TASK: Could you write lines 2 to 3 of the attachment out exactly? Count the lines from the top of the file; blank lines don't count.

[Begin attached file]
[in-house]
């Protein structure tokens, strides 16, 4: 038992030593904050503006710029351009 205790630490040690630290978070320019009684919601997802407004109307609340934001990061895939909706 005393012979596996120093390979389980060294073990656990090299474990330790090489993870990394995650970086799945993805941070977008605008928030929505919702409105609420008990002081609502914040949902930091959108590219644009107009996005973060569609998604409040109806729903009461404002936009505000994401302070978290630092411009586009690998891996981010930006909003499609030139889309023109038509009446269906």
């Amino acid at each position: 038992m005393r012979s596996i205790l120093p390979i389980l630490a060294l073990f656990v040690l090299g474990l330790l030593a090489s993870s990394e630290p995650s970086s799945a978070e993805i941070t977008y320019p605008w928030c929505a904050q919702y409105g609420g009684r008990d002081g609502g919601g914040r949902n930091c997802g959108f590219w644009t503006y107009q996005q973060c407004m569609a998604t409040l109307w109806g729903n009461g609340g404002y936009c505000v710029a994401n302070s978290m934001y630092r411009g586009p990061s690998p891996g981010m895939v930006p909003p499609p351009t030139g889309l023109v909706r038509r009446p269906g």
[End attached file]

């Protein structure tokens, strides 16, 4: 038992030593904050503006710029351009 205790630490040690630290978070320019009684919601997802407004109307609340934001990061895939909706 005393012979596996120093390979389980060294073990656990090299474990330790090489993870990394995650970086799945993805941070977008605008928030929505919702409105609420008990002081609502914040949902930091959108590219644009107009996005973060569609998604409040109806729903009461404002936009505000994401302070978290630092411009586009690998891996981010930006909003499609030139889309023109038509009446269906």
């Amino acid at each position: 038992m005393r012979s596996i205790l120093p390979i389980l630490a060294l073990f656990v040690l090299g474990l330790l030593a090489s993870s990394e630290p995650s970086s799945a978070e993805i941070t977008y320019p605008w928030c929505a904050q919702y409105g609420g009684r008990d002081g609502g919601g914040r949902n930091c997802g959108f590219w644009t503006y107009q996005q973060c407004m569609a998604t409040l109307w109806g729903n009461g609340g404002y936009c505000v710029a994401n302070s978290m934001y630092r411009g586009p990061s690998p891996g981010m895939v930006p909003p499609p351009t030139g889309l023109v909706r038509r009446p269906g």